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Foreclosure in Dublin : Real Estate Advice

  • All334
  • Local Info17
  • Home Buying226
  • Home Selling9
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Activity 9
Phillip Baird, Real Estate Pro in Austin, TX
Fri Aug 27, 2010
Phillip Baird answered:
Just a few corrections. Foreclosures and short sales stay on your credit 7 years. Bankruptcies stay on your credit for 10.
0 votes 10 answers Share Flag
Ms. K, Home Buyer in Castro Valley, CA
Wed May 5, 2010
Ms. K answered:
5/5/2010
Wushu, get used to the fact that a true listing price is not always posted. Many, many times the listing price is very low in order to "generate interest" in the property. It's malicious and untruthful and wastes precious time of seller, buyer, agent and bank. False listing prices make the real estate game sordid. I don't know why a person would deliberately choose to mis-lead people, but in today's real estate market you will see a lot of this behaviour. It's very sad and this practice gives a very bad name to the real estate industry. ... more
0 votes 8 answers Share Flag
Ms. K, Home Buyer in Castro Valley, CA
Sat May 1, 2010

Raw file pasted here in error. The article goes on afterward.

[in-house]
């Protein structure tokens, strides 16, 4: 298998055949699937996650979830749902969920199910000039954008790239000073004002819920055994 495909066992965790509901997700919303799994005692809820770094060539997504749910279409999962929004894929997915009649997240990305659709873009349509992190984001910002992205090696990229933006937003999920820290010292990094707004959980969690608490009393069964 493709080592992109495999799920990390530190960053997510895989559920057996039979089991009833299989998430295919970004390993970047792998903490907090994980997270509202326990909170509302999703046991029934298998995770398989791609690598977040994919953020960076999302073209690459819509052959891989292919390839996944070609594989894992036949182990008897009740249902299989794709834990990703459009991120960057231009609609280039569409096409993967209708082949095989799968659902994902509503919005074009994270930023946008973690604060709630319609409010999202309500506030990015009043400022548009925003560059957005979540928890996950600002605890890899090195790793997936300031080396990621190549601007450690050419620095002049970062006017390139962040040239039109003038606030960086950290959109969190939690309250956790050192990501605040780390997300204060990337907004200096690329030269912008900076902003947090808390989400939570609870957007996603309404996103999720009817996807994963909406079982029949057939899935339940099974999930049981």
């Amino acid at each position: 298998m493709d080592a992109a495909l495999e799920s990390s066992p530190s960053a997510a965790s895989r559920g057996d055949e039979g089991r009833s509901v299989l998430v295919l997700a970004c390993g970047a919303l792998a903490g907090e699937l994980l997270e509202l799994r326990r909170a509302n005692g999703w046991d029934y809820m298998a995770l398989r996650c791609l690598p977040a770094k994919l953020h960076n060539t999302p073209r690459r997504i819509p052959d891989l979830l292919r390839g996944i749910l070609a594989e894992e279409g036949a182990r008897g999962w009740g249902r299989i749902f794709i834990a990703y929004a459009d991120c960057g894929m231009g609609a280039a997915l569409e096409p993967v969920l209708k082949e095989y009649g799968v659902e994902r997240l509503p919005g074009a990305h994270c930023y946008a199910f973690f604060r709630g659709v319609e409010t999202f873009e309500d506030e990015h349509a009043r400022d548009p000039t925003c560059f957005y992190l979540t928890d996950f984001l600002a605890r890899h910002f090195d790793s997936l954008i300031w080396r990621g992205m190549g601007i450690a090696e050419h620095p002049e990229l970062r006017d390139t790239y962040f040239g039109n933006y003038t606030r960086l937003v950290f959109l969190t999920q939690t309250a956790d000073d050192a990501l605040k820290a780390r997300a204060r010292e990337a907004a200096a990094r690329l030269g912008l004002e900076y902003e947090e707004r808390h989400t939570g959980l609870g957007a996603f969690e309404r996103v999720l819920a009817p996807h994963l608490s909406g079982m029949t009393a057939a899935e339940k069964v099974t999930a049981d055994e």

Ms. K answered:
This is what you do. Get on the Redfin website. That's REDFIN. If you are buying a home in the East Bay you need to "bookmark" Redfin and get yourself on that website before the sun sets today. Click on "FORUMS" , then click on "Bay Area" . This is the website where you'll really really learn things and it's not inundated with Realtors trying to get your business. It's designed for buyers like you who are counseled by other well-read and astute buyers. Specifically, in late April, 2010 thru May 1, 2010, a topic JUST like yours went on. The name of the thread was "Realtor Ethics/integrity" -- Something like that. It discusses this very thing. This particular thread may have "aged out" by the time you see my post. But it's still there, it just got buried. By the way, just go to the seller and ask and stop wondering. You know where they live. Ask 'em! ... more
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The Hagley G…, Real Estate Pro in Pleasanton, CA
Mon Jun 15, 2009
The Hagley Group answered:
You never know until you try. Send me an e-mail and I will send you a loan mod pac that will walk you through the process......don't pay for a loan mod....do it yourself!
0 votes 3 answers Share Flag
, Other/Just Looking in Dublin, CA
Mon Nov 24, 2008
asked:
Lost home and need advice regarding foreclosures. Do we have any rights/financial obligations? Also want to know how to find out the price our house sold for at auction.